can you please explain, what does " minimum 0.2 percent proof stress or yield stress, in N/mm2" explains?? in simple words to understand.High Strength Deformed bars in strength grades Fe 500, Fe 500D and Fe 500S are specified in the fourth revision of IS 1786:2008 (High strength deformed steel bars and wires for concrete reinforcement – Specification). The figures following the symbol Fe indicate the specified minimum 0.2 percent proof stress or yield stress, in N/mm2. The letters D and S following the strength grade indicates the categories with same specified minimum 0.2 percent proof stress/yield stress but with enhanced and additional requirements.
Now I am clear, thanks for your detailed answerIn some ductile materials such as Aluminium, Copper, Mild Steel, the yield point cannot be clearly defined during tension test, therefore yield stress is Unknown. For such metals design stress called PROOF stress is calculated using offset method.
Some materials like High Strength Deformed (HSD) steel, brass, duralumin etc., do not show anywell defined yield point. For these materials, proof stress serves as analogous to yield stress. Proof stress is the stress that is just sufficient to produce under load, a defined amount of permanent residual strain, which a material can have without appreciable structural damage. This arbitrary value will be different for different material or different uses of same material.
It is determined from the stress-strain curve by drawing a line parallel to initial straight part or tangent of the curve and at a distance from the origin by an amount representing the defined residual strain (normally 0.1% or 0.2%) thus determining the stress at which the line cuts the curve. In specifying proof stress, the amount of permanent strain considered, should be mentioned, i.e.,0.1% proof stress, 0.2% proof stress etc.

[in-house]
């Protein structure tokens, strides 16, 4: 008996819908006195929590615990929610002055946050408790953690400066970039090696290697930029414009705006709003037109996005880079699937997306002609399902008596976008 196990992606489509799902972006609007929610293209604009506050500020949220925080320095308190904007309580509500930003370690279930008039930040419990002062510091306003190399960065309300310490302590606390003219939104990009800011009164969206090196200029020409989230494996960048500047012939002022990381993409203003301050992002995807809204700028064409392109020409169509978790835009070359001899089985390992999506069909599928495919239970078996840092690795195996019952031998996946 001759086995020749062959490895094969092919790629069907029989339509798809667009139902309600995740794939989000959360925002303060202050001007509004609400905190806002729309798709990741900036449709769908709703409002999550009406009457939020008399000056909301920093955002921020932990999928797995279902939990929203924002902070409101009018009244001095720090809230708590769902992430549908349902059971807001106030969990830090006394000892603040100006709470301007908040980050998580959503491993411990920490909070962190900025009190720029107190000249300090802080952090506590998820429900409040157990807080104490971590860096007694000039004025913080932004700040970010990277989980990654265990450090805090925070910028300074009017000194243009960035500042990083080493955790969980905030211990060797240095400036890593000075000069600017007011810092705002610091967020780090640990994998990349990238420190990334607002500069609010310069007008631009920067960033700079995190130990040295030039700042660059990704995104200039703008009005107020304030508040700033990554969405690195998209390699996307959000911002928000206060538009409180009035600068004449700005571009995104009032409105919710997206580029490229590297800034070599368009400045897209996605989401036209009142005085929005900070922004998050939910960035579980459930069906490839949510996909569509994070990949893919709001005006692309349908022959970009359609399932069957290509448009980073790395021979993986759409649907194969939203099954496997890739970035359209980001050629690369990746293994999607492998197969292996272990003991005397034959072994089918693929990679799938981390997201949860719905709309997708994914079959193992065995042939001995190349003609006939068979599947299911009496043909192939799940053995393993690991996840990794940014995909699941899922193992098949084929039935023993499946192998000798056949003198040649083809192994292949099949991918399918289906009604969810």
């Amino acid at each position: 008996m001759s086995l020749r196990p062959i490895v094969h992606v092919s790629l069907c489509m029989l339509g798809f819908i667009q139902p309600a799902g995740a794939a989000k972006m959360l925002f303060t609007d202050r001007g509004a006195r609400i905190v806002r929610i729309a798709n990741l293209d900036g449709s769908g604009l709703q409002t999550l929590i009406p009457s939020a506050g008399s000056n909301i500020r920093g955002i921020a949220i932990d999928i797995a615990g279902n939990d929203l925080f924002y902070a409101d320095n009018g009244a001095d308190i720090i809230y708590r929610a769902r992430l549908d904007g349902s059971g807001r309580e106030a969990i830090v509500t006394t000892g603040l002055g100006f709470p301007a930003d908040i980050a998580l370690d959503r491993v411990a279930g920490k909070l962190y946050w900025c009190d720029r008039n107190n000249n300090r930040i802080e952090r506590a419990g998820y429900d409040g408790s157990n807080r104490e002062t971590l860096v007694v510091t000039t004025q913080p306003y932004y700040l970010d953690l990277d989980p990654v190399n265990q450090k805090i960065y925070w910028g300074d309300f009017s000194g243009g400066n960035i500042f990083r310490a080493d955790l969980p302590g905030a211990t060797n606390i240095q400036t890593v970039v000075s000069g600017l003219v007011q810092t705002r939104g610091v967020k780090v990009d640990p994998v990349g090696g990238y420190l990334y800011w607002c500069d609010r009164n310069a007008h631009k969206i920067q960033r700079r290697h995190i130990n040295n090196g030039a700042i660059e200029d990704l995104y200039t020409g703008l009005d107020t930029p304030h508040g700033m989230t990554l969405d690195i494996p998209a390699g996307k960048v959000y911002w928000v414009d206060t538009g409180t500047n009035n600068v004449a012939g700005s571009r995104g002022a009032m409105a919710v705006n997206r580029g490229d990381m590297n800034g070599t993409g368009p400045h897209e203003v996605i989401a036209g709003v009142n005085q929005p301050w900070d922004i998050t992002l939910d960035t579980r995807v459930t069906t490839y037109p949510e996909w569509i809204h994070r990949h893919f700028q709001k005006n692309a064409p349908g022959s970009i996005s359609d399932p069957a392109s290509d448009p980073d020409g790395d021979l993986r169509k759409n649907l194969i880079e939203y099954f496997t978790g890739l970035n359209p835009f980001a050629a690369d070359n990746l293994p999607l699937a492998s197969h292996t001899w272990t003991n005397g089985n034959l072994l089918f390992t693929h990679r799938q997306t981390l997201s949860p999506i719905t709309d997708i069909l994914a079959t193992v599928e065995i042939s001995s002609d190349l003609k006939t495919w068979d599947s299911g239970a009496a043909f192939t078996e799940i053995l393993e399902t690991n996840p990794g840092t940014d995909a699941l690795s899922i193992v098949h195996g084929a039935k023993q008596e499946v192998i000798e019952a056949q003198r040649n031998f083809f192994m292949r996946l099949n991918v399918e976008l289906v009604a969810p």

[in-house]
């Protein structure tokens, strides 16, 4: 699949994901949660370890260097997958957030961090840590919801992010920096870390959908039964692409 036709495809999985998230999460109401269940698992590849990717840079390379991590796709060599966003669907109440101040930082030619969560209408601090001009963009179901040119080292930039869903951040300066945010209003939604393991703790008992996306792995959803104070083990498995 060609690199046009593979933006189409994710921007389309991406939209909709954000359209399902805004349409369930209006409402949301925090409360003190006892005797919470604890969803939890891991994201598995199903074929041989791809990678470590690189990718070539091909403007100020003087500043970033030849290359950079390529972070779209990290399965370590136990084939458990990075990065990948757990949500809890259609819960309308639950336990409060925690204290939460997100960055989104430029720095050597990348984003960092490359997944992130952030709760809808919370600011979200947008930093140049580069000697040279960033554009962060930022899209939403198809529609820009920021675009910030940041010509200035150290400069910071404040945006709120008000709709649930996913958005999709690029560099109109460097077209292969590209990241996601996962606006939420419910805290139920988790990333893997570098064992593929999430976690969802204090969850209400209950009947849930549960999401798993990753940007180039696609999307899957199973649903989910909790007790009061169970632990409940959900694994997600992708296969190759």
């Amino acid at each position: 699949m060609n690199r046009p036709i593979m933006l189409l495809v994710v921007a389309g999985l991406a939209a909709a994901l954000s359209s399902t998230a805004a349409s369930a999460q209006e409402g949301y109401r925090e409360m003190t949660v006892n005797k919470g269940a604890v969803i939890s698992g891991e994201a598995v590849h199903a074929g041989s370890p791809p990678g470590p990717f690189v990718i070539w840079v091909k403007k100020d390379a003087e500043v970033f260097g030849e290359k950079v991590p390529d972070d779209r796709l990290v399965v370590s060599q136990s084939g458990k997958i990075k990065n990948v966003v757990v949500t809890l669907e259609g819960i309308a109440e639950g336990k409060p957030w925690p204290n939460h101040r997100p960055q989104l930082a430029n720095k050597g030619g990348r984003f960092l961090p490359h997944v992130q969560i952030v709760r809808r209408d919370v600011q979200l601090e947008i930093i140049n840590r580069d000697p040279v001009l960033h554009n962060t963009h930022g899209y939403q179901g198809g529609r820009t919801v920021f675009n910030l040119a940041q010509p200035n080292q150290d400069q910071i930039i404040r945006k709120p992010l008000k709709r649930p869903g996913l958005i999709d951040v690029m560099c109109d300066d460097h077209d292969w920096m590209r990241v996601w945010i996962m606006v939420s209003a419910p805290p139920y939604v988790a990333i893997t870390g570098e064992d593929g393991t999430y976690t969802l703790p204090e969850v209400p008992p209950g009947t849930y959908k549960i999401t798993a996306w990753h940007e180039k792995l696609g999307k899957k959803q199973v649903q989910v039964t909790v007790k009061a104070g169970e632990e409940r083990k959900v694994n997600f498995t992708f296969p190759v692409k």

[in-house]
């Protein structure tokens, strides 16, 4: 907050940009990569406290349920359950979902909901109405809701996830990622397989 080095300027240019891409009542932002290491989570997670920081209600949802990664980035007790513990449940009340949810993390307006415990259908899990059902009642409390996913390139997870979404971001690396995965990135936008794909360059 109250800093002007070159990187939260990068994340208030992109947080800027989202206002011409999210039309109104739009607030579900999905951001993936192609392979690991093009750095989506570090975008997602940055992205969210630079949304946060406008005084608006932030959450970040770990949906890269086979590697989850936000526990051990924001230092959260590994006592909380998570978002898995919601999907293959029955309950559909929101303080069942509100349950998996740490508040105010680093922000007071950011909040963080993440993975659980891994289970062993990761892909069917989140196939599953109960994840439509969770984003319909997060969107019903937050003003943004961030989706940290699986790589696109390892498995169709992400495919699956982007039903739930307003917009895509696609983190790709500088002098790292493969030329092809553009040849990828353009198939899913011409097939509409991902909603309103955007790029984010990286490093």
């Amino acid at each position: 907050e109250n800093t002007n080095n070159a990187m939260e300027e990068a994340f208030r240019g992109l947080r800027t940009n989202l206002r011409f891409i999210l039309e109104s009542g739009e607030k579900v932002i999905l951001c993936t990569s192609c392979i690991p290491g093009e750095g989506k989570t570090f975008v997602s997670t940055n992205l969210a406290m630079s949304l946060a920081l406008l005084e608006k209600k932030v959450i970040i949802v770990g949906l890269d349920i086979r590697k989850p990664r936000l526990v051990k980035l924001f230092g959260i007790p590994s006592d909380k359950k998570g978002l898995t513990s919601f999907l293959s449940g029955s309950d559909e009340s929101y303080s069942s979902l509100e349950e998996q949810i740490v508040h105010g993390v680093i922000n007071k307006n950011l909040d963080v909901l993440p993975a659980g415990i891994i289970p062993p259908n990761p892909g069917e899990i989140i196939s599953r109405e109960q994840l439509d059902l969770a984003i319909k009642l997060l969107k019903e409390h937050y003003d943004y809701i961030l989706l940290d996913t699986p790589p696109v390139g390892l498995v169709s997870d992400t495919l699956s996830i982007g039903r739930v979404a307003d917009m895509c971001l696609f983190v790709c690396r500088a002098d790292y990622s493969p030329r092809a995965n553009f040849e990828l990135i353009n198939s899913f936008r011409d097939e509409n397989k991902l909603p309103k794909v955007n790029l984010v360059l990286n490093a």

Good but in Tanzania we use Fy instaed of fe as per British standard.Fe415 is a grade of High Strength Deformed Steel Bar for Concrete Reinforcement. This Grade has been specified by Bureau of Indian Standards (BIS) in a documented standard IS 1786:2008.The digits denotes the minimum Yield Strength (in N/mm2) of the bar.
There are total 7 Grades specified in the standard (IS 1786), which are:
Minimum Yield Strength of the Bar should be to qualify as that Grade. Grades with “D” denotes more Ductile Grades. Where minimum Tensile Strength required should be 8% more than Yield Strength for Grades without “D”, it should be 10% more than Yield Strength to qualify as a “D” Grade.